Monday, December 16, 2013

"Logic Behind the Leather" Who Are They: Carmen Basilio

Carmen Basilio (April 2, 1927- November 7, 2012) was a two weight class world champion, who began his boxing career in 1948 in Binghampton, New York.  His first professional match was against Jimmy Evans, whom he knocked out in the first round of their bout.  He went 19-3-2 in his career in New York, losing to Connie Thies by way of decision in 1949.
Basilio then took his talents out of New York and on to New Orleans in 1953, where things began to get better for him.  He began winning big fights and found his way moving up in the Welterweight division.  In 1954, Basilio went undefeated in eight bouts and in 1955, he KO'd Tony Demarco, becoming World Champion.
His next fight against Johnny Saxton was allegedly "fixed" by Saxton's manager, Frank "Blinky" Palermo, with Basilio losing his championship title by way of decision in the 15th round.  Basilio and Saxton had an immediate rematch, in which Basilio regained his title with a 9th round knockout.
But Basilio's most notable bout was against the aging 37 year old Middleweight Champion Sugar Ray Robinson.  He won Robinson's Middleweight Championship on September 23, 1957.  Ultimately, Robinson defeated Basilio in their second meeting, and from then on, Basilio fought in spurts until his retirement in 1961.
In the late 1990's, Basilio became ill, and underwent a triple bypass heart surgery.  Carmen Basilio was a great athlete and a major credit to the history of boxing.

Thursday, December 12, 2013

"Logic Behind the Leather" Who Are They: Billy Backus

Harold William Backus, better known to the boxing world and boxing fans worldwide as, Billy Backus, is a former world boxing champion and nephew of famed boxing legend Carmen Basilio.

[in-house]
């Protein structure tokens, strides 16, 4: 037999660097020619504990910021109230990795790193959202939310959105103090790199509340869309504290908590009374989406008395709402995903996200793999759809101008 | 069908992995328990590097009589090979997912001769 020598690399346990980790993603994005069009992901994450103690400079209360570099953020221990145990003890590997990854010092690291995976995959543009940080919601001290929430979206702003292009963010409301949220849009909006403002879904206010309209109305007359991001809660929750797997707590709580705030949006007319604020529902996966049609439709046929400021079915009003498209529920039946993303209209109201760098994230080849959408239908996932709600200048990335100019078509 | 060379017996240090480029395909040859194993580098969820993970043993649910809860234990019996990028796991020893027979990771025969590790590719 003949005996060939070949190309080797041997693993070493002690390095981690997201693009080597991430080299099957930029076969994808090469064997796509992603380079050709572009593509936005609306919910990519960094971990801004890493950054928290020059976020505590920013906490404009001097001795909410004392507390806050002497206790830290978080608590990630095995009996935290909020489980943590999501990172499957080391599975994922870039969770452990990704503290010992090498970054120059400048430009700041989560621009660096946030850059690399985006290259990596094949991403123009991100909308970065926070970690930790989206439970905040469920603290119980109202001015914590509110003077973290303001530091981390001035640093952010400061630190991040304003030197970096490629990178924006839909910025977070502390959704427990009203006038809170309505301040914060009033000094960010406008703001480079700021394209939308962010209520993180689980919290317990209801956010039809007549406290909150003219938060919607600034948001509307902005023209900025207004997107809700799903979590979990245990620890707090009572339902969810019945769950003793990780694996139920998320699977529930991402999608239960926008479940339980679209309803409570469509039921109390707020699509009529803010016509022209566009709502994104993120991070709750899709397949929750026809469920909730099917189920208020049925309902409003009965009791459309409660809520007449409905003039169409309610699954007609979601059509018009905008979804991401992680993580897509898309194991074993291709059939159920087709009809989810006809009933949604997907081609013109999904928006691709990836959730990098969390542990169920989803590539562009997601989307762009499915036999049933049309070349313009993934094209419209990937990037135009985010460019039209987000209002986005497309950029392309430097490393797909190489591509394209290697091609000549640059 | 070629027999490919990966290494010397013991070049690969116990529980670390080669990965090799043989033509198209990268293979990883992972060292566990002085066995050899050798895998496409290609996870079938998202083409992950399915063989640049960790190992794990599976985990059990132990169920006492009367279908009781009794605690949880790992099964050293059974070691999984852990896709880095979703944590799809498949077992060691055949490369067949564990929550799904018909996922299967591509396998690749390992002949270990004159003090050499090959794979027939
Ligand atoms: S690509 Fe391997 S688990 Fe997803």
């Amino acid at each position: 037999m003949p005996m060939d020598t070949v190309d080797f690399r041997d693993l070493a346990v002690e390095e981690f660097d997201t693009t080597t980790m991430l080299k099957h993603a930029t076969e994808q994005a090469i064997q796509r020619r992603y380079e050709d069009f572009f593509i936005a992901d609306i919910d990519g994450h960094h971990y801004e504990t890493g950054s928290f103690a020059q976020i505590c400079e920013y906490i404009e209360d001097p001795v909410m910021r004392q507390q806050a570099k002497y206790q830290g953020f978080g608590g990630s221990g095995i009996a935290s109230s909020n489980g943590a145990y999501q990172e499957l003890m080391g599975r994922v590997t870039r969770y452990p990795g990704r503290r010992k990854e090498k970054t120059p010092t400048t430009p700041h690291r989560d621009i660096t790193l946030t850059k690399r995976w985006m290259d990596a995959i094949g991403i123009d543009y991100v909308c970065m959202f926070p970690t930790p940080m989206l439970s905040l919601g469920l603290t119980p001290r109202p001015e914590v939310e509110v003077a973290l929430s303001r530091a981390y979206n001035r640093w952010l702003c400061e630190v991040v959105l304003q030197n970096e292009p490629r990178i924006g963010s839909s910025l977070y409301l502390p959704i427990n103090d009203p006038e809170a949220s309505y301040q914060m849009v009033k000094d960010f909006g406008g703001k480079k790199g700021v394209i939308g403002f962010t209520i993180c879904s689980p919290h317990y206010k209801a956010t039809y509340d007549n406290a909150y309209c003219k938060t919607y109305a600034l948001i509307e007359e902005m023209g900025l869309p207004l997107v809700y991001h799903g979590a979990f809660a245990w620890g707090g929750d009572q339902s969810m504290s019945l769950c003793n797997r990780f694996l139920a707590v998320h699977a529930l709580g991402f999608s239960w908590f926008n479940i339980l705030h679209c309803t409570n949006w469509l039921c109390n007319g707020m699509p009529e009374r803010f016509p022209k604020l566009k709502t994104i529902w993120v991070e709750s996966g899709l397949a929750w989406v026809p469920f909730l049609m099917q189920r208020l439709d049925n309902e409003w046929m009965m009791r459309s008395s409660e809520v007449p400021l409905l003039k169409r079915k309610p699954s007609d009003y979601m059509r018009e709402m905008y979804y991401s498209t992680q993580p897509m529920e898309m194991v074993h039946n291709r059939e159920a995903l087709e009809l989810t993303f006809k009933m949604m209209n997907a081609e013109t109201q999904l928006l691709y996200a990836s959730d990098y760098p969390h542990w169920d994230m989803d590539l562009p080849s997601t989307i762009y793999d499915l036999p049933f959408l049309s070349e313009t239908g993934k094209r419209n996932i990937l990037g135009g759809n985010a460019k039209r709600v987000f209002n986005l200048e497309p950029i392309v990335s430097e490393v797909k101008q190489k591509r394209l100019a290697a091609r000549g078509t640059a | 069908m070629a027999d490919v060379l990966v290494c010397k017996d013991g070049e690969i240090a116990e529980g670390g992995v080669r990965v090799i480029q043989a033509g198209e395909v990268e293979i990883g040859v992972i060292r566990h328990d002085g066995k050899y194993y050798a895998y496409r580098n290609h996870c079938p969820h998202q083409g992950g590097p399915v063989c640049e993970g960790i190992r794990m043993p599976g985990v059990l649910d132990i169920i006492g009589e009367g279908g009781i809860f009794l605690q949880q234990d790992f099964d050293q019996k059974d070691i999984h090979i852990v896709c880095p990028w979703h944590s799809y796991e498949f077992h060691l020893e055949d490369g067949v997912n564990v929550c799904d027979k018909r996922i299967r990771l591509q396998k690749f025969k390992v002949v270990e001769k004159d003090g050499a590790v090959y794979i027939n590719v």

Backus started his career with a rocky record, only winning 7 of his first 19 bouts. But in 1964, Backus went on a 4 fight winning streak, ultimately suffering another 3 fight loss. After losing a bout on his 22nd birthday, Backus retired with his record consisting of 7 wins, 7 losses and 3 draws. He resumed his boxing career in 1966, scoring a knockout against Tod Purtell, in his first bout back after retiring. His career went uphill from there, as Backus went on a 7 fight wining streak. His streak was broken by fellow boxer Percy Pugh, but soon went on another streak of winning 8 in a row.

After his last winning streak, Backus became a top ten Welterweight challenger at number 10. In 1970, Backus was chosen by then champ, Jose Napoles, who had an optional defense of his world title, to compete against. Napoles and his camp thought Backus was the perfect "tune up guy" and a easy target. During their bout, Backus landed a punch that opened a cut over Napoles' eye that caused the fight to be stopped in the 4th round. Backus won by TKO, and became the new Welterweight Champion. In a rematch, Napoles KO'd Backus in the 8th round of their bout and regained his title.

Backus' career went on a up and down roller-coaster ride after 1971. After losing and then winning bouts, Backus became the number one challenger elected by the WBA Welterweight Championship. One draw and one knockout later, Backus announced his retirement. Backus went on to become a correctional officer, retiring in 2006 and is currently living in South Carolina.


Wednesday, December 11, 2013

"Logic Behind the Leather" Who Are They: Panama Al Brown

Panama Brown is a former Batamweight Champion from Panama, who made history by becoming boxing's first Hispanic World Champion. Brown fought during the early 20th century, when boxing records where not accurately kept. Brown was said to have fought 164 times professionally. He was six feet tall and had long arms, two things that contributed to his success in the ring.

While Brown clerked for the United States Shipping Board at the Panama Canal Zone as a young adult, he saw American soldiers boxing and was intrigued. In 1902, he turned pro under the guidance of manager Dave Lumiansky, on March 19, 1922, he defeated Jose Moreno by decision in the 7th. In December 13th, of that same year, he beat Sailor Patchett by decision to earn the Isthmus Flyweight title. Traveling abroad, Brown had his first fight in the U.S. in New York City, which ended in a draw. He established a presence and relocated to New York in 1923.